I Am Not Certified

All my life I’ve suffered from chronic insecurity. Testing into the 95th percentile as a teenager, I just assumed that was like a participation trophy: designed to boost your self esteem and make you feel better about your effort. Turns out that was not the case and I was well above average when it came to writing (and taking tests).

Though insecurity can make it difficult for people to feel like they’ve succeeded, it can also spur people into higher achievement and so, I think, it was for me.

When I began offering bodywork to my clients, I felt it wasn’t right to provide a service I had no training in. I went to massage school, passed all the exams, and walked away a proudly certified massage practitioner.

When I started thinking of myself as a sex educator, I started wondering what else I didn’t know, and how to find out. I reached out to a small local university and enrolled in their sex education certificate program. While sex and couples therapy interests me, sixty thousand dollars and three more years of full time school sounded a lot less appealing than a quick and easy certification program.

I started class expecting to enjoy myself, and to learn something.

My expectations were way off.

Previous experiences in school led me to think of myself as a good student. I test well, I write well, I take in information well through text, and I generally do well with externally imposed deadlines. Eight years face to face with people’s sexuality has shown me the enormity of it. As with anyone who knows a lot on a topic: I know enough to know I don’t know that much, so I expected to consume vast quantities of new information.

Previous experiences in school were not at the graduate level. Those externally imposed deadlines are more like guidelines, way less structured than expected. I wasn’t prepared to not only answer questions, but have to write them first. Vague prompts frustrated me and my insecurity (perhaps hubris) kept me from asking for help until it was too late.

I was able to take value from each class, but what was revelatory for many other students was just another day in the life for me. I found myself bored by the content, frustrated at my boredom, then feeling an aversion to the next round of content.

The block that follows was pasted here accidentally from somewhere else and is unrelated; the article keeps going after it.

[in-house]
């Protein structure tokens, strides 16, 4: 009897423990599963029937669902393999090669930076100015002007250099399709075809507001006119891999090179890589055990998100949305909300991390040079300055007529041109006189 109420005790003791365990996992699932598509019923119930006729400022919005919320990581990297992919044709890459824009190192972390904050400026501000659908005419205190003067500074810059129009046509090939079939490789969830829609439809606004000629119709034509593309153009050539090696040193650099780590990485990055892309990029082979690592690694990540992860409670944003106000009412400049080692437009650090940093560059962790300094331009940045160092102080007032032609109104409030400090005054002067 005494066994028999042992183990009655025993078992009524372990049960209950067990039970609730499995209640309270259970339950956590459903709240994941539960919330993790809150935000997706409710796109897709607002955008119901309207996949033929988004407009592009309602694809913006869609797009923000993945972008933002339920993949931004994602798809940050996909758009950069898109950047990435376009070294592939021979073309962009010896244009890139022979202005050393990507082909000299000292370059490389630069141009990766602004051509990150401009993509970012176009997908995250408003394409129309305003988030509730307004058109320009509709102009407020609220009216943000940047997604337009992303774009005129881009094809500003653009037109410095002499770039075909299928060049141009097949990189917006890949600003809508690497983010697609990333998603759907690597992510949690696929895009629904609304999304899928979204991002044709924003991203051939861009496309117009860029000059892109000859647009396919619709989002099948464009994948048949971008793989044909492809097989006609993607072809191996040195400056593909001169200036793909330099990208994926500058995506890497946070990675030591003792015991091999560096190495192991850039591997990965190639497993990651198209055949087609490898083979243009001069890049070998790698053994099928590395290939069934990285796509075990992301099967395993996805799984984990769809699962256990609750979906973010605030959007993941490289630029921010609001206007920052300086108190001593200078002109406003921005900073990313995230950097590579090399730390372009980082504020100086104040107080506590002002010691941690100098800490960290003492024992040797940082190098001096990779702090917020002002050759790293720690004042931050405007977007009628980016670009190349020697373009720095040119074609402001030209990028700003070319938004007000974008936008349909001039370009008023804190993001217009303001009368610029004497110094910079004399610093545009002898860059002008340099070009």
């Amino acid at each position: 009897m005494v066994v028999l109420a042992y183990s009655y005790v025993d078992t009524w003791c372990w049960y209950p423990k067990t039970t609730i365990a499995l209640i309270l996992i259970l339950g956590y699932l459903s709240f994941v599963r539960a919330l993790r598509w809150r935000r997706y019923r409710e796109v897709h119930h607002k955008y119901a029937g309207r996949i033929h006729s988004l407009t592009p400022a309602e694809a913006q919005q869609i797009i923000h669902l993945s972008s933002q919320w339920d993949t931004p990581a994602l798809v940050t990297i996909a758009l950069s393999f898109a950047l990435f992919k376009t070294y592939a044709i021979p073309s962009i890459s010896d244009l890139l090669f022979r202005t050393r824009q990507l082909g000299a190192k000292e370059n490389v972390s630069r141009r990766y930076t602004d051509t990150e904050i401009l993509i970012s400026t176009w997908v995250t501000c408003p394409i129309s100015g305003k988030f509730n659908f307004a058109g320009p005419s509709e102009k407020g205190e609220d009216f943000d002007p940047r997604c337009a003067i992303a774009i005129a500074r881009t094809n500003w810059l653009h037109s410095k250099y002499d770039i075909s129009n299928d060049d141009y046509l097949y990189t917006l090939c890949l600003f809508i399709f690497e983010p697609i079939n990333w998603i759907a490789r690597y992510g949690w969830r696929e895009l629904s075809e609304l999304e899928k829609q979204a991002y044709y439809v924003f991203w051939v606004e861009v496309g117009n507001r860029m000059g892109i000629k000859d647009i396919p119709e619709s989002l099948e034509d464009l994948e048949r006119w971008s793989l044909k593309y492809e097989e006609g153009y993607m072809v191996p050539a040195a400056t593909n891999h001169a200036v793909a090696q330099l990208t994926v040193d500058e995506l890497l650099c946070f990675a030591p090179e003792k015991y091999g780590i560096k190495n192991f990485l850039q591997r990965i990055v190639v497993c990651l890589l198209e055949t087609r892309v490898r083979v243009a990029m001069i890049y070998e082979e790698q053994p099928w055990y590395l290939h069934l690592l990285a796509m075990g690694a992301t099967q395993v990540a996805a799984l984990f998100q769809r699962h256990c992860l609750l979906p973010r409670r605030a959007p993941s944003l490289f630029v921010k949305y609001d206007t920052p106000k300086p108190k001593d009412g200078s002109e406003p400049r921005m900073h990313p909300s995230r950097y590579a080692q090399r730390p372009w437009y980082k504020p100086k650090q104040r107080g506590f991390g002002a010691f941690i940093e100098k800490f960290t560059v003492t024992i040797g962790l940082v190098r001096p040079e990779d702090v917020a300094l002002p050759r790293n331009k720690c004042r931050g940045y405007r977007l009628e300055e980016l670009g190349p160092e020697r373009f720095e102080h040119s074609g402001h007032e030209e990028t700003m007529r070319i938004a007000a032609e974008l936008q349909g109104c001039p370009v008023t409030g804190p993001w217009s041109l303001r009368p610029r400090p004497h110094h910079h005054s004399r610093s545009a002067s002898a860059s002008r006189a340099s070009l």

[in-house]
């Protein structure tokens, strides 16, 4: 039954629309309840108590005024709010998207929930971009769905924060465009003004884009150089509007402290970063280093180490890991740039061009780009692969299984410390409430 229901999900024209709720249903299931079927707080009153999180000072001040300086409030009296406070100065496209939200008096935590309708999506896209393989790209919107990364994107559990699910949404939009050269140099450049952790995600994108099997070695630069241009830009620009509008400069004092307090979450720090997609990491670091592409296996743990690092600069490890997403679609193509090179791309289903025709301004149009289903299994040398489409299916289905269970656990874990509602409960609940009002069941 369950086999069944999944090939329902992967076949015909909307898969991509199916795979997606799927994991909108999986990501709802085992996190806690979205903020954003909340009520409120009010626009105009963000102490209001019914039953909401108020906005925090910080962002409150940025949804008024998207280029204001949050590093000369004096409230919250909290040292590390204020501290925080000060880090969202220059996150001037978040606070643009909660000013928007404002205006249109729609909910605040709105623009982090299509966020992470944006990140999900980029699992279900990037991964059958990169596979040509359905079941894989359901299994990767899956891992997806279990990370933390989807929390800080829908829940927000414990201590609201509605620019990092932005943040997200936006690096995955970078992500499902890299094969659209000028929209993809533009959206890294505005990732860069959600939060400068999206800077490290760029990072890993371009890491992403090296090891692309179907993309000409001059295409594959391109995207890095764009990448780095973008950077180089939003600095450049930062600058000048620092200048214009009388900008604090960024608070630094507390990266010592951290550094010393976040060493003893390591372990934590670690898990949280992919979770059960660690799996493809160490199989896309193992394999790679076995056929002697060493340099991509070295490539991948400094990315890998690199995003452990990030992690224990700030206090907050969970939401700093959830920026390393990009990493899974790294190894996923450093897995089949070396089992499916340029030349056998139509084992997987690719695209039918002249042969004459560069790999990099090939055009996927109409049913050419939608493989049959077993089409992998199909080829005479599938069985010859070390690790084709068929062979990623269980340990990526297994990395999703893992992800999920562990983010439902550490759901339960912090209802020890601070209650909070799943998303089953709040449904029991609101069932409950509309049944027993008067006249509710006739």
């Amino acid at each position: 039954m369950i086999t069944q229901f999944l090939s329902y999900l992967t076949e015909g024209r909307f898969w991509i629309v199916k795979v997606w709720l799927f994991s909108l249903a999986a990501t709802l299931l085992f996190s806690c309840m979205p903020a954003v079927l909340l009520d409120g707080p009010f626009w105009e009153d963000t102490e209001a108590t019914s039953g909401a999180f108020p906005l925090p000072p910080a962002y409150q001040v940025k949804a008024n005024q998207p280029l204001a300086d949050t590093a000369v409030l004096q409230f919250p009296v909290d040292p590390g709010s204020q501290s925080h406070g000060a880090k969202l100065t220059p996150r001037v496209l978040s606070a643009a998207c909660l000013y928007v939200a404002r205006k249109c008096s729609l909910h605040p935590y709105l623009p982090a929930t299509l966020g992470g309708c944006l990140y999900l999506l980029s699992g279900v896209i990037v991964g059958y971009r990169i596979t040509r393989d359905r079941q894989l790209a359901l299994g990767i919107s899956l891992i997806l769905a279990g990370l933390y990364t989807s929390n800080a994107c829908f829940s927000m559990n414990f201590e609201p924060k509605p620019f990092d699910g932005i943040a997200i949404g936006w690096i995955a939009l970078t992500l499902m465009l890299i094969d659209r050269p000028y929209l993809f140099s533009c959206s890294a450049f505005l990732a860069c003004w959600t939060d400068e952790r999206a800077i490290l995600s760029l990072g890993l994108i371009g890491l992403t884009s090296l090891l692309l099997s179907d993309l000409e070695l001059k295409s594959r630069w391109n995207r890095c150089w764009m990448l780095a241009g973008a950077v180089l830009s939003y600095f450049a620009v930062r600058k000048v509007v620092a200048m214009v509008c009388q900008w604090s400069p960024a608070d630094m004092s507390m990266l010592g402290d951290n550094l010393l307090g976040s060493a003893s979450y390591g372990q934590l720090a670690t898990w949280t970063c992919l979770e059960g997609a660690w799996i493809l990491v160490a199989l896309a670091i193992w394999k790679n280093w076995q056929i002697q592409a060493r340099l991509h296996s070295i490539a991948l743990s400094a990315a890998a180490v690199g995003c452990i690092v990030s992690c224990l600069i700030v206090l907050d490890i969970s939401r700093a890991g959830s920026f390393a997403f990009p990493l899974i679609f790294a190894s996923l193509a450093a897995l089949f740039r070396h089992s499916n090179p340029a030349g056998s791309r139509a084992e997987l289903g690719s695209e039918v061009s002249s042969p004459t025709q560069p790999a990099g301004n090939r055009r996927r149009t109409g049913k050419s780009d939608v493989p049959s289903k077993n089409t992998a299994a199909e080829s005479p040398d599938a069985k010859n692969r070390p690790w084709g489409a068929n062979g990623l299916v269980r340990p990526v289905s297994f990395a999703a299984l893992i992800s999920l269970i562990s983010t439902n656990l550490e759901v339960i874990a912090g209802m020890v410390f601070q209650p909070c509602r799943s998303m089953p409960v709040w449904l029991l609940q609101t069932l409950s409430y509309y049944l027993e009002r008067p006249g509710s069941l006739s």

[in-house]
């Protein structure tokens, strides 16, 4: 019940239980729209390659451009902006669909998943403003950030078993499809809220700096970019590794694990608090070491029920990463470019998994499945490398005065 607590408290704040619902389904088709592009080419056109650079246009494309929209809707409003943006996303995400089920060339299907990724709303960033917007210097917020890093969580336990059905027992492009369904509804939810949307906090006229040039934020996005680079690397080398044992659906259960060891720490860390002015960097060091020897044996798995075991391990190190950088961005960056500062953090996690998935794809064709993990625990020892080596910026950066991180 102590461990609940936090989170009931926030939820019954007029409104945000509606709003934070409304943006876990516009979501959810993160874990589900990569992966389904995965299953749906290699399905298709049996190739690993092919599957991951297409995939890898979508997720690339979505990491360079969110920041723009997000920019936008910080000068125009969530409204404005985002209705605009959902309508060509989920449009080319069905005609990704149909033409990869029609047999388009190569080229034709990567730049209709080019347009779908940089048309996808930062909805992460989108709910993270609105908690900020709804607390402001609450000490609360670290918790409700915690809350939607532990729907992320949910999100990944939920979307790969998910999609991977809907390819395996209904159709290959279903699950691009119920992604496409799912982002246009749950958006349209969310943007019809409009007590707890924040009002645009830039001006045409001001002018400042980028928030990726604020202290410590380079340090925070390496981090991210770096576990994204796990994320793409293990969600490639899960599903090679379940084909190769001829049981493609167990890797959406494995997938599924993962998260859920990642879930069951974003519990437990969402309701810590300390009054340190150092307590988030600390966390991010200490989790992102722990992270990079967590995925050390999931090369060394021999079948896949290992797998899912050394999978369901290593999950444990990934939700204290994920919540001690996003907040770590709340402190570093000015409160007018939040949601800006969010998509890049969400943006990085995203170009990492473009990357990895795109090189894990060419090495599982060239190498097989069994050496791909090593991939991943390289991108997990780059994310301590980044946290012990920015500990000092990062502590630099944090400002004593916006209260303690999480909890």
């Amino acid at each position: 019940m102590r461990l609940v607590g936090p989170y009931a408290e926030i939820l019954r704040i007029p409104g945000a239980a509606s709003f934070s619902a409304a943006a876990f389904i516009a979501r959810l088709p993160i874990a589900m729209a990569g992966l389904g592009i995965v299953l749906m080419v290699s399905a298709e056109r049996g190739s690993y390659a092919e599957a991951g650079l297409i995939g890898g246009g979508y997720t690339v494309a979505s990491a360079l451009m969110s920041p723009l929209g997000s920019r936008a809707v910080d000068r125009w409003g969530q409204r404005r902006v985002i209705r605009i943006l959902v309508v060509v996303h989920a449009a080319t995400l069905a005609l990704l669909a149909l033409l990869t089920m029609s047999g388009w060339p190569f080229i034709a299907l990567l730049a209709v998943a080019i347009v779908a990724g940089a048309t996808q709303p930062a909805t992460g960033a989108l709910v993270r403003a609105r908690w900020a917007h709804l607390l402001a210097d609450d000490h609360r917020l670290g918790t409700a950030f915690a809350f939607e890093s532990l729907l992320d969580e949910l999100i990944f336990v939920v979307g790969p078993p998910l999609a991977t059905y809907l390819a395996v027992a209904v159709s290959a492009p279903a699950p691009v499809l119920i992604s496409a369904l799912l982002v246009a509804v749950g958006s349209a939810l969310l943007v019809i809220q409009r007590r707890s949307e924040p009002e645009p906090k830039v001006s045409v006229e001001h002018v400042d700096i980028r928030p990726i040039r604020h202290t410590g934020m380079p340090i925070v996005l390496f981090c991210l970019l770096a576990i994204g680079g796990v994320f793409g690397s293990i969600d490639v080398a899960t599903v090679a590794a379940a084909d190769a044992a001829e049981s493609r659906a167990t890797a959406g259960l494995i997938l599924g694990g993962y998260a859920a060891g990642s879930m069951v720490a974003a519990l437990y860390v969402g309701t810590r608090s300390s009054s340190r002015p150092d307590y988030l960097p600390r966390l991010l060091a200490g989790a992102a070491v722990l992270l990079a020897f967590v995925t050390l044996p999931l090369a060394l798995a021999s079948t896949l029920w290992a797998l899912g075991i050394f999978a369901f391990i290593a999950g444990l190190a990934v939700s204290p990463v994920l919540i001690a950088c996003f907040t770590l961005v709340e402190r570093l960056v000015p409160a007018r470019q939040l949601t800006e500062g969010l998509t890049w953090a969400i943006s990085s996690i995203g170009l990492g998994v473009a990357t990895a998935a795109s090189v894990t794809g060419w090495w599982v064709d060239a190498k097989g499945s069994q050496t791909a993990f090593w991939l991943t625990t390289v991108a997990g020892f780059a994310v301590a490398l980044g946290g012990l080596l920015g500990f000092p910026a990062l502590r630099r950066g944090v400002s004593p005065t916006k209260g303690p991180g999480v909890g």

Add onto that distance learning and travel options opening back up and I found myself writing my way into a temper tantrum for my first midterm paper.

My teachers were patient with me, and I was able to salvage the quarter, but it was a sign.

One of the themes that popped up over and over was one of independent learning. Sex workers talked to my class about institutional knowledge, wisdom gained through experience, and the fact that certification doesn’t always mean excellence, and excellence doesn’t require certification. Rogue educators told institutional gate keeping to fuck off and let their work stand for itself.

I knew from day one I wasn’t interested in AASECT certification. Their ethics clause includes a stipulation against touching your clients. While I will strive to maintain safe boundaries for myself and my clients, I believe in the power of touch to teach and transform.

Unfortunately, I didn’t realize the freedom in this realization until halfway through the second quarter.

If I don’t care what they think, I can do what I want, when I want, how I want. I learn through reading and process through writing. If they need a video log or a slide show or an academic paper, and I don’t think that will help me, I just don’t have to do it. What freedom!

It truly felt real when I had to fly and miss half of a one credit class. Pelvic floor health and it’s role in sexual function, taught by an internationally recognized pelvic floor PT? I don’t give a flying fuck whether or not I get credit for class, I just want the information! Someone recorded it for me, I watched it later on my terms, and now I have that in my back pocket when I need it.

For a year, I watched TED talks, read research articles, took notes, wrote essays, put together a book proposal, did a lot of thinking, and I traveled. I spent time with friends instead of filling out forms and took an entire month off to build a garden and take my first psychedelic journey instead of building powerpoints.

I am not an AASECT certified sexuality professional. I did not meet the requirements set up by other people, to teach other people’s classes, the way they think classes should be taught. I gained some excellent tidbits of knowledge and external resources. I gained insight into my own needs and abilities. I gained a better sense for how much I do, in fact, know about sex and sexuality. I gained a greater appreciation for the mutual education my community has done. I gained a healthy skepticism of your average American’s knowledge of sex and sexuality. And oh dear God did I gain an appreciation for guilt-free down time.

So while I won’t be listing my educational credentials here, or in many other places, I also won’t be worrying about whether or not I need them. I’ll keep learning the way I like to learn: slowly, over time, from books and from the people in my community as things arise.

One Reply to “I Am Not Certified”

  1. As I grow older, I find more fulfillment with the knowledge and experiences from living life than my diplomas, job titles, certifications or professional licenses. Youth makes one yearn for credibility from others. With age, comfort in one’s wisdom prevails…

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